Even if the Election Commission and government decide to bite the bullet and go ahead with the Lok Sabha polls according to the schedule, it would be surprising if the assembly elections were to now be held with the General Elections. Unless the security situation improves dramatically in the next few weeks – quite unlikely – the odds are that President’s Rule will be extended for at least another six months. The security forces would prefer this because if a sweeping clean-up operation has to be launched in Kashmir, it will be impossible to do so under a political government given the proclivities of the Kashmiri politicians to play on both sides of the wicket i.e. pander to and appease the separatist/jihadist element, while at the same time swear fealty to the Indian state. Already, we have seen the so-called mainstream politicians like Mehbooba Mufti reach out to separatists and terrorists families to cement her vote bank. Other politicians are also playing similar games. To expect that these characters will double down on security forces operations, which are likely to gather steam after the Pulwama attack, is quite a stretch.
As far as the Union Government is concerned, it will not have much wriggle room to avoid taking action, not just internally against terrorist modules but also across the Line of Control, against the masterminds and handlers of the terrorists. It will have to be seen to be doing something. The gloves will therefore have to start coming off and some of the extreme restraint that security forces have been displaying in the past few months will start wearing thin.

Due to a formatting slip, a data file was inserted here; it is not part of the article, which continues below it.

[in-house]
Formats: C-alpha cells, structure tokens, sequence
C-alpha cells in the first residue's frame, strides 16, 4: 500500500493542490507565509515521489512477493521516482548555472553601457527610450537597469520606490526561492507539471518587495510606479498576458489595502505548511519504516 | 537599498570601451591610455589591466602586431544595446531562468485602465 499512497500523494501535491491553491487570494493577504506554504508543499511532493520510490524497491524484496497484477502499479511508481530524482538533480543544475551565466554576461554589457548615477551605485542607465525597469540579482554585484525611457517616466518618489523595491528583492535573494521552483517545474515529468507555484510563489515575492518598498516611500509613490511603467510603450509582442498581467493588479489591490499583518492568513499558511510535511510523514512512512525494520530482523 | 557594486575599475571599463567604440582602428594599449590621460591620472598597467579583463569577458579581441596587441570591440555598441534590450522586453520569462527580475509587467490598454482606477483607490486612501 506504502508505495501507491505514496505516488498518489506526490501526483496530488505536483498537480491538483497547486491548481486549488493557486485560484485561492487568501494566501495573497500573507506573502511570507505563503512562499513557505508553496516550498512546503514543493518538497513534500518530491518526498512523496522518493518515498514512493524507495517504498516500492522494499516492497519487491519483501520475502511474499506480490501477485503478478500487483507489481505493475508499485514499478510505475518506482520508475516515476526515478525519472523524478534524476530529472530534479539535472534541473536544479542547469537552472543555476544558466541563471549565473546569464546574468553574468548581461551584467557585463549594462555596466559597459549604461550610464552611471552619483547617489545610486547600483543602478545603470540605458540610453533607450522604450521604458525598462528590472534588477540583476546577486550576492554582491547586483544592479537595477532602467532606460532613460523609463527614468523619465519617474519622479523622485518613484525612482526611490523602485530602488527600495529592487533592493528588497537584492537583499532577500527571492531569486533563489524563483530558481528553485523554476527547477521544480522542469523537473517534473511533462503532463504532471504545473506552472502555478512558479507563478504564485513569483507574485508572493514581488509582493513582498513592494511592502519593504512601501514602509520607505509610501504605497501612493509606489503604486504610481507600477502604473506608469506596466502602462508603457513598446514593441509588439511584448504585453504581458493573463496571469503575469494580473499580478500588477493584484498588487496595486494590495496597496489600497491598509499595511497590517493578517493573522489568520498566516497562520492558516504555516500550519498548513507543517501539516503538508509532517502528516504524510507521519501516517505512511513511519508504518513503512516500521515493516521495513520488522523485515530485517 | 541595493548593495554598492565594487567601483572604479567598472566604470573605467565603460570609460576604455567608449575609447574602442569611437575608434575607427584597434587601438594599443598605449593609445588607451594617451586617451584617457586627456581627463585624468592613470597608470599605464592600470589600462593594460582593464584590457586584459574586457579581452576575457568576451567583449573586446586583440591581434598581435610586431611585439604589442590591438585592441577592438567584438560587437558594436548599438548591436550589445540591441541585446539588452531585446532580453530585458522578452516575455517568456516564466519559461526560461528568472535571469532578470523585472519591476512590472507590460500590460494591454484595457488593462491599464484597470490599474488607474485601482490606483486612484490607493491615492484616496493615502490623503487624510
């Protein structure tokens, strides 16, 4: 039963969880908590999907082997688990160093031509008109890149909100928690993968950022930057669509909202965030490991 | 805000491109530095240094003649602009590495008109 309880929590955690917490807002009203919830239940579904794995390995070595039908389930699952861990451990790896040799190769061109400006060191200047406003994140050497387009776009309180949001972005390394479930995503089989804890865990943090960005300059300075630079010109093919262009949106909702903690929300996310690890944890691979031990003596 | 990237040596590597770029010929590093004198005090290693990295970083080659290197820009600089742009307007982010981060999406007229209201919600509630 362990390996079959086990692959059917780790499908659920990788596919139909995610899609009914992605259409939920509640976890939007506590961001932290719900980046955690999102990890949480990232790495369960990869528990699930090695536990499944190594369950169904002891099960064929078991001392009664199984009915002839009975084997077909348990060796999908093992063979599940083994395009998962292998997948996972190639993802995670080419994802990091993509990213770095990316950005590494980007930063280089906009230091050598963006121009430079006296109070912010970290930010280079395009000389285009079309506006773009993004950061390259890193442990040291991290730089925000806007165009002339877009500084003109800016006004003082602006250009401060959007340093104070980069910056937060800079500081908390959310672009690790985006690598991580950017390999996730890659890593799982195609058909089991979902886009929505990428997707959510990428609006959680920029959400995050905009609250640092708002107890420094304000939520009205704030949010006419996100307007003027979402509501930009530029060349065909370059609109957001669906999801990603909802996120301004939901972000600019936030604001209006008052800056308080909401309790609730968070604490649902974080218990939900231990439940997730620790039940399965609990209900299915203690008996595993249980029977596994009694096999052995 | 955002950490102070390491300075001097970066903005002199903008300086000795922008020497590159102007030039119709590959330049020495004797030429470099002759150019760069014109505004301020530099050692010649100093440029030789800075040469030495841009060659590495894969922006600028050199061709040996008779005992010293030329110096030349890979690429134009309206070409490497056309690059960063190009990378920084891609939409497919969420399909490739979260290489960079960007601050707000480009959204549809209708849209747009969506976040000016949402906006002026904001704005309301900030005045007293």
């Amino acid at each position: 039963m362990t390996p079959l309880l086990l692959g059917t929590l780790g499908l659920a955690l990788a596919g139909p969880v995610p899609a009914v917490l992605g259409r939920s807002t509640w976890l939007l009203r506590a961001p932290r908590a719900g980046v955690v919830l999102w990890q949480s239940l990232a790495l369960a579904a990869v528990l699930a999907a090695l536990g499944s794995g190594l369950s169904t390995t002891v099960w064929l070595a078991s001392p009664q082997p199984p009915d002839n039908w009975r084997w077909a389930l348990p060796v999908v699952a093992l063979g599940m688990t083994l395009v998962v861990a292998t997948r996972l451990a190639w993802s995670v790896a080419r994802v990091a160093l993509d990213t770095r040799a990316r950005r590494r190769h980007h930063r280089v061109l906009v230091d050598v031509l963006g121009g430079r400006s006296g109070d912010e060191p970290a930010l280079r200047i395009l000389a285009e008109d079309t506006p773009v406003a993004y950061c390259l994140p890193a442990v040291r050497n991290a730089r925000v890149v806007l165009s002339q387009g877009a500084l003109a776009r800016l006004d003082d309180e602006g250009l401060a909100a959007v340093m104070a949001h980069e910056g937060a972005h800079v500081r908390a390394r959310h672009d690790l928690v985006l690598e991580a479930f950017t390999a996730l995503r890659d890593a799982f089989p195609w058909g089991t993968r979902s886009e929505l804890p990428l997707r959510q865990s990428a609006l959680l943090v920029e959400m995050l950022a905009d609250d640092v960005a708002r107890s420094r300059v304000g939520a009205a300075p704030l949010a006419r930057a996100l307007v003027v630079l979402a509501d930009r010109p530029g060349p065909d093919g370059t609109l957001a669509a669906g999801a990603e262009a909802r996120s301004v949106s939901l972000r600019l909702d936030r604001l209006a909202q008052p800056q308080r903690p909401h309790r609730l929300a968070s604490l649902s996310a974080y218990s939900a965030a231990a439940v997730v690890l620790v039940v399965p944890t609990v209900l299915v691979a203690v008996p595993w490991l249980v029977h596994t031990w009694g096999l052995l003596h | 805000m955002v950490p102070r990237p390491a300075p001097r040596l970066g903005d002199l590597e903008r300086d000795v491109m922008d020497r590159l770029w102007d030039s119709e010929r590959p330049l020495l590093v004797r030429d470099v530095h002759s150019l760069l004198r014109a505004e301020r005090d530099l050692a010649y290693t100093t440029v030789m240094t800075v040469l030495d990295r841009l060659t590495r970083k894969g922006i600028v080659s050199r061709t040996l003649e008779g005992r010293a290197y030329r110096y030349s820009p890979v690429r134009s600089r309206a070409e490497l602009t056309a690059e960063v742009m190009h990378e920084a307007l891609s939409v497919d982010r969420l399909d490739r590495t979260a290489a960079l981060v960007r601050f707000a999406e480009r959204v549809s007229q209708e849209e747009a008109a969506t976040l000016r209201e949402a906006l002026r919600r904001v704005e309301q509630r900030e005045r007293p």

This means not just more kinetic actions against terrorists, and more muscular policy against overground workers of the underground, but also a revival of strict Standard Operating Procedures (SOPs) on troop movements and deployments. This will again not be a very popular thing in Kashmir. But since neither the security forces will be vying for votes, nor does the ruling party in the centre have any major political stake in the Valley, they won’t worry too much about losing popularity, something that a local political party will not be able to ignore. So, even though there will be the usual howls of protest by the usual suspects, given the ugly mood in the country and the political and security compulsions confronting the Union Government, there won’t be many ears listening to the carping sounds emanating from the Valley.
Clearly, Kashmir is now in a downward spiral. Things are going to get worse before they get any better. If the Union Government is smart (a big if) it can use this enormous setback as an opportunity to fix many things in Kashmir – including dismantling the ecosystem that rewards separatists and terrorists but penalises loyalists. But if the government decides to confront the problems in Kashmir in a piecemeal manner and at a tactical level, then this tragedy will only be a precursor to a bigger tragedy.
This piece was originally published by the Observer Research Foundation (ORF) and has been republished here with permission.